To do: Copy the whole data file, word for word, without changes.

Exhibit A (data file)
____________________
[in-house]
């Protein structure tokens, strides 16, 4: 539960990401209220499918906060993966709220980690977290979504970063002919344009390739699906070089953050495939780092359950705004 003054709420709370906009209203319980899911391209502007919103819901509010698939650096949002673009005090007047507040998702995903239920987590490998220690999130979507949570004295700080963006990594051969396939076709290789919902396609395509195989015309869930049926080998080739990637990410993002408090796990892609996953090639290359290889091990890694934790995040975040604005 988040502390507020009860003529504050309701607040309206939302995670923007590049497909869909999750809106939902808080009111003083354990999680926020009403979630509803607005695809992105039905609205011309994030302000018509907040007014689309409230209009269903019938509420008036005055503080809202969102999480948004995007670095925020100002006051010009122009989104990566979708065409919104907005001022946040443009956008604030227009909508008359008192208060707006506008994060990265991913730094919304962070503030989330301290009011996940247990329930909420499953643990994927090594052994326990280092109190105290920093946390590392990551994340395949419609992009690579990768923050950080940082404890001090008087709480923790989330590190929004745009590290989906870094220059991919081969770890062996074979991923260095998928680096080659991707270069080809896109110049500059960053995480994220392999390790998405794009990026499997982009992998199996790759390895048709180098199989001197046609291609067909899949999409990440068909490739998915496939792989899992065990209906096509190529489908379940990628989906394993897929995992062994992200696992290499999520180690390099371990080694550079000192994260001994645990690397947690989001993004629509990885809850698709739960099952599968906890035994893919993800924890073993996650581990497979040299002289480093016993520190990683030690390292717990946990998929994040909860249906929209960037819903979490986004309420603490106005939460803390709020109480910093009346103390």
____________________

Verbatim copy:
[in-house]
């Protein structure tokens, strides 16, 4: 539960990401209220499918906060993966709220980690977290979504970063002919344009390739699906070089953050495939780092359950705004 003054709420709370906009209203319980899911391209502007919103819901509010698939650096949002673009005090007047507040998702995903239920987590490998220690999130979507949570004295700080963006990594051969396939076709290789919902396609395509195989015309869930049926080998080739990637990410993002408090796990892609996953090639290359290889091990890694934790995040975040604005 988040502390507020009860003529504050309701607040309206939302995670923007590049497909869909999750809106939902808080009111003083354990999680926020009403979630509803607005695809992105039905609205011309994030302000018509907040007014689309409230209009269903019938509420008036005055503080809202969102999480948004995007670095925020100002006051010009122009989104990566979708065409919104907005001022946040443009956008604030227009909508008359008192208060707006506008994060990265991913730094919304962070503030989330301290009011996940247990329930909420499953643990994927090594052994326990280092109190105290920093946390590392990551994340395949419609992009690579990768923050950080940082404890001090008087709480923790989330590190929004745009590290989906870094220059991919081969770890062996074979991923260095998928680096080659991707270069080809896109110049500059960053995480994220392999390790998405794009990026499997982009992998199996790759390895048709180098199989001197046609291609067909899949999409990440068909490739998915496939792989899992065990209906096509190529489908379940990628989906394993897929995992062994992200696992290499999520180690390099371990080694550079000192994260001994645990690397947690989001993004629509990885809850698709739960099952599968906890035994893919993800924890073993996650581990497979040299002289480093016993520190990683030690390292717990946990998929994040909860249906929209960037819903979490986004309420603490106005939460803390709020109480910093009346103390």